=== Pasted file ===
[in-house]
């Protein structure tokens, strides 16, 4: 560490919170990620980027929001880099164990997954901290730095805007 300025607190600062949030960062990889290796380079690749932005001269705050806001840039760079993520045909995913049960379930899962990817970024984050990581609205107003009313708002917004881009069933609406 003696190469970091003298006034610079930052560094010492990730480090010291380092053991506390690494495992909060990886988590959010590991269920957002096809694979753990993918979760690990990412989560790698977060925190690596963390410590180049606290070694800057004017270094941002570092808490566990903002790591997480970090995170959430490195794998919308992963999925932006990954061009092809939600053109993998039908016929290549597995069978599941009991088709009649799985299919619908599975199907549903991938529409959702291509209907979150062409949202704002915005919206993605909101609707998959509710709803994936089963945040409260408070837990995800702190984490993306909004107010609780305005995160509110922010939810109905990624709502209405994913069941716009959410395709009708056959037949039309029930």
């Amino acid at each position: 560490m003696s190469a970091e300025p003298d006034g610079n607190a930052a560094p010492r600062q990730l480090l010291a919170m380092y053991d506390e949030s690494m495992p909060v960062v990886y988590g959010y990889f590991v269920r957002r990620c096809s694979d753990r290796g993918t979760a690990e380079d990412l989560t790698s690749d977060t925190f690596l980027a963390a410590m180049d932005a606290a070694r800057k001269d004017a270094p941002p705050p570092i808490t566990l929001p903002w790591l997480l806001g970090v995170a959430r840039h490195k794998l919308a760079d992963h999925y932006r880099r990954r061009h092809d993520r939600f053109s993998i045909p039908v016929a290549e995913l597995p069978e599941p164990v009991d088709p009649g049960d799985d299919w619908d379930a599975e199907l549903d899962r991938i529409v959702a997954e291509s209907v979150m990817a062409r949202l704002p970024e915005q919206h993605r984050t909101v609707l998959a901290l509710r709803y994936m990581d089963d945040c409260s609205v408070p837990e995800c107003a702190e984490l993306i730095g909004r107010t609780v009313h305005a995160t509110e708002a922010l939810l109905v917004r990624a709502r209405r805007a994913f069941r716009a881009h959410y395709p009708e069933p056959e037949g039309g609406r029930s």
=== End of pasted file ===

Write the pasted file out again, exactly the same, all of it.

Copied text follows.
[in-house]
């Protein structure tokens, strides 16, 4: 560490919170990620980027929001880099164990997954901290730095805007 300025607190600062949030960062990889290796380079690749932005001269705050806001840039760079993520045909995913049960379930899962990817970024984050990581609205107003009313708002917004881009069933609406 003696190469970091003298006034610079930052560094010492990730480090010291380092053991506390690494495992909060990886988590959010590991269920957002096809694979753990993918979760690990990412989560790698977060925190690596963390410590180049606290070694800057004017270094941002570092808490566990903002790591997480970090995170959430490195794998919308992963999925932006990954061009092809939600053109993998039908016929290549597995069978599941009991088709009649799985299919619908599975199907549903991938529409959702291509209907979150062409949202704002915005919206993605909101609707998959509710709803994936089963945040409260408070837990995800702190984490993306909004107010609780305005995160509110922010939810109905990624709502209405994913069941716009959410395709009708056959037949039309029930």
């Amino acid at each position: 560490m003696s190469a970091e300025p003298d006034g610079n607190a930052a560094p010492r600062q990730l480090l010291a919170m380092y053991d506390e949030s690494m495992p909060v960062v990886y988590g959010y990889f590991v269920r957002r990620c096809s694979d753990r290796g993918t979760a690990e380079d990412l989560t790698s690749d977060t925190f690596l980027a963390a410590m180049d932005a606290a070694r800057k001269d004017a270094p941002p705050p570092i808490t566990l929001p903002w790591l997480l806001g970090v995170a959430r840039h490195k794998l919308a760079d992963h999925y932006r880099r990954r061009h092809d993520r939600f053109s993998i045909p039908v016929a290549e995913l597995p069978e599941p164990v009991d088709p009649g049960d799985d299919w619908d379930a599975e199907l549903d899962r991938i529409v959702a997954e291509s209907v979150m990817a062409r949202l704002p970024e915005q919206h993605r984050t909101v609707l998959a901290l509710r709803y994936m990581d089963d945040c409260s609205v408070p837990e995800c107003a702190e984490l993306i730095g909004r107010t609780v009313h305005a995160t509110e708002a922010l939810l109905v917004r990624a709502r209405r805007a994913f069941r716009a881009h959410y395709p009708e069933p056959e037949g039309g609406r029930s």